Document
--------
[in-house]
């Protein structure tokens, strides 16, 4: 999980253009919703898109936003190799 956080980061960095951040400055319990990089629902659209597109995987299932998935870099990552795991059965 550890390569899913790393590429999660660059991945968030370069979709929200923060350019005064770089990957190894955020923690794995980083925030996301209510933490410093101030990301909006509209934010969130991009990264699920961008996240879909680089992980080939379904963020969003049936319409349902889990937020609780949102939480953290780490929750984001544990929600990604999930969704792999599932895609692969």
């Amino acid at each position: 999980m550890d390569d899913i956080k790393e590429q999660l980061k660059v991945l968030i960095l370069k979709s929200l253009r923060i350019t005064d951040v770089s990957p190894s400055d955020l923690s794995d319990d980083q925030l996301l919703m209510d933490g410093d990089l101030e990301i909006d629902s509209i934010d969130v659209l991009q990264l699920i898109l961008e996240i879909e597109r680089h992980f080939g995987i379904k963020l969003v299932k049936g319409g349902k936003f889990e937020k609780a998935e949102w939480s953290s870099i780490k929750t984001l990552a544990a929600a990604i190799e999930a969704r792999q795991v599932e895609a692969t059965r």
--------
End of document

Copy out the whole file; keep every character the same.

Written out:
[in-house]
């Protein structure tokens, strides 16, 4: 999980253009919703898109936003190799 956080980061960095951040400055319990990089629902659209597109995987299932998935870099990552795991059965 550890390569899913790393590429999660660059991945968030370069979709929200923060350019005064770089990957190894955020923690794995980083925030996301209510933490410093101030990301909006509209934010969130991009990264699920961008996240879909680089992980080939379904963020969003049936319409349902889990937020609780949102939480953290780490929750984001544990929600990604999930969704792999599932895609692969």
């Amino acid at each position: 999980m550890d390569d899913i956080k790393e590429q999660l980061k660059v991945l968030i960095l370069k979709s929200l253009r923060i350019t005064d951040v770089s990957p190894s400055d955020l923690s794995d319990d980083q925030l996301l919703m209510d933490g410093d990089l101030e990301i909006d629902s509209i934010d969130v659209l991009q990264l699920i898109l961008e996240i879909e597109r680089h992980f080939g995987i379904k963020l969003v299932k049936g319409g349902k936003f889990e937020k609780a998935e949102w939480s953290s870099i780490k929750t984001l990552a544990a929600a990604i190799e999930a969704r792999q795991v599932e895609a692969t059965r």